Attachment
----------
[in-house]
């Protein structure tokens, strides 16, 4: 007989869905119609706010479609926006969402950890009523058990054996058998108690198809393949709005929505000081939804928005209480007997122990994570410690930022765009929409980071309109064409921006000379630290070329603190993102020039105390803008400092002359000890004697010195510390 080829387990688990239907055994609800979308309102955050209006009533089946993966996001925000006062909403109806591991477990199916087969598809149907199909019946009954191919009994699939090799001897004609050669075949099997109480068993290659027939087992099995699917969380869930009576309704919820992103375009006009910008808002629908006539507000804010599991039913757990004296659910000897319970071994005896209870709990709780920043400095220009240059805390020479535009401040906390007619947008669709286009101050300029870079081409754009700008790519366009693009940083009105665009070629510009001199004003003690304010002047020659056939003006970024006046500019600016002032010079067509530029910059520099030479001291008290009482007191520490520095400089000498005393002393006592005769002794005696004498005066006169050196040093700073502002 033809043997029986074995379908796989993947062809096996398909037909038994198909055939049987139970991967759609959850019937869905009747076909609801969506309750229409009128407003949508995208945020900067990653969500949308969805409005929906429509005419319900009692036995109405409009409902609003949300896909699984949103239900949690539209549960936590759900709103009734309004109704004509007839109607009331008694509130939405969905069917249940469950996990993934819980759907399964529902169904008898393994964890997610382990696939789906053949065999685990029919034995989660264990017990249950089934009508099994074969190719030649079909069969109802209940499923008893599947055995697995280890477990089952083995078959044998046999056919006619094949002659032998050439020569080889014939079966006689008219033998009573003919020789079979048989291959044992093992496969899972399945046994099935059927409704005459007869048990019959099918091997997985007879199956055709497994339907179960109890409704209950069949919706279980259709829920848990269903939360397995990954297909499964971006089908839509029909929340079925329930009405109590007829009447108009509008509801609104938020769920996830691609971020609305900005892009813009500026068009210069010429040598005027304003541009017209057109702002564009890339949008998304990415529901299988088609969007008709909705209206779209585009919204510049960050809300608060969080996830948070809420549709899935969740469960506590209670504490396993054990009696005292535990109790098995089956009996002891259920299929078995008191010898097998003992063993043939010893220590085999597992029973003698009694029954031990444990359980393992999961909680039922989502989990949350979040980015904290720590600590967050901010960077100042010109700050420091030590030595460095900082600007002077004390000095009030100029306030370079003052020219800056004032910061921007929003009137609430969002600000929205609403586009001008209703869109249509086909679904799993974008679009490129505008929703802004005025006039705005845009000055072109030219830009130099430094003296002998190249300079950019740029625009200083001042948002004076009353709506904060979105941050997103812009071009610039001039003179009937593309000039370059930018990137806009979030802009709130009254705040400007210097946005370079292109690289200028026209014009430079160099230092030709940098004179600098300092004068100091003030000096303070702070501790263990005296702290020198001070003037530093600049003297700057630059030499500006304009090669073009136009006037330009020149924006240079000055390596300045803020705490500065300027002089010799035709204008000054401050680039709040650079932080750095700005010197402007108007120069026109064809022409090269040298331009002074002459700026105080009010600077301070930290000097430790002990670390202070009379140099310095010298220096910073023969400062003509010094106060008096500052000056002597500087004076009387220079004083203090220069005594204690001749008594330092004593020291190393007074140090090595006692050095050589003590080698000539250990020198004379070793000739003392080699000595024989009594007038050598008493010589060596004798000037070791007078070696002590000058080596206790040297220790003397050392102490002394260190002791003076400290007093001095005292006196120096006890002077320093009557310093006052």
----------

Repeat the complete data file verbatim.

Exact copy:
[in-house]
């Protein structure tokens, strides 16, 4: 007989869905119609706010479609926006969402950890009523058990054996058998108690198809393949709005929505000081939804928005209480007997122990994570410690930022765009929409980071309109064409921006000379630290070329603190993102020039105390803008400092002359000890004697010195510390 080829387990688990239907055994609800979308309102955050209006009533089946993966996001925000006062909403109806591991477990199916087969598809149907199909019946009954191919009994699939090799001897004609050669075949099997109480068993290659027939087992099995699917969380869930009576309704919820992103375009006009910008808002629908006539507000804010599991039913757990004296659910000897319970071994005896209870709990709780920043400095220009240059805390020479535009401040906390007619947008669709286009101050300029870079081409754009700008790519366009693009940083009105665009070629510009001199004003003690304010002047020659056939003006970024006046500019600016002032010079067509530029910059520099030479001291008290009482007191520490520095400089000498005393002393006592005769002794005696004498005066006169050196040093700073502002 033809043997029986074995379908796989993947062809096996398909037909038994198909055939049987139970991967759609959850019937869905009747076909609801969506309750229409009128407003949508995208945020900067990653969500949308969805409005929906429509005419319900009692036995109405409009409902609003949300896909699984949103239900949690539209549960936590759900709103009734309004109704004509007839109607009331008694509130939405969905069917249940469950996990993934819980759907399964529902169904008898393994964890997610382990696939789906053949065999685990029919034995989660264990017990249950089934009508099994074969190719030649079909069969109802209940499923008893599947055995697995280890477990089952083995078959044998046999056919006619094949002659032998050439020569080889014939079966006689008219033998009573003919020789079979048989291959044992093992496969899972399945046994099935059927409704005459007869048990019959099918091997997985007879199956055709497994339907179960109890409704209950069949919706279980259709829920848990269903939360397995990954297909499964971006089908839509029909929340079925329930009405109590007829009447108009509008509801609104938020769920996830691609971020609305900005892009813009500026068009210069010429040598005027304003541009017209057109702002564009890339949008998304990415529901299988088609969007008709909705209206779209585009919204510049960050809300608060969080996830948070809420549709899935969740469960506590209670504490396993054990009696005292535990109790098995089956009996002891259920299929078995008191010898097998003992063993043939010893220590085999597992029973003698009694029954031990444990359980393992999961909680039922989502989990949350979040980015904290720590600590967050901010960077100042010109700050420091030590030595460095900082600007002077004390000095009030100029306030370079003052020219800056004032910061921007929003009137609430969002600000929205609403586009001008209703869109249509086909679904799993974008679009490129505008929703802004005025006039705005845009000055072109030219830009130099430094003296002998190249300079950019740029625009200083001042948002004076009353709506904060979105941050997103812009071009610039001039003179009937593309000039370059930018990137806009979030802009709130009254705040400007210097946005370079292109690289200028026209014009430079160099230092030709940098004179600098300092004068100091003030000096303070702070501790263990005296702290020198001070003037530093600049003297700057630059030499500006304009090669073009136009006037330009020149924006240079000055390596300045803020705490500065300027002089010799035709204008000054401050680039709040650079932080750095700005010197402007108007120069026109064809022409090269040298331009002074002459700026105080009010600077301070930290000097430790002990670390202070009379140099310095010298220096910073023969400062003509010094106060008096500052000056002597500087004076009387220079004083203090220069005594204690001749008594330092004593020291190393007074140090090595006692050095050589003590080698000539250990020198004379070793000739003392080699000595024989009594007038050598008493010589060596004798000037070791007078070696002590000058080596206790040297220790003397050392102490002394260190002791003076400290007093001095005292006196120096006890002077320093009557310093006052």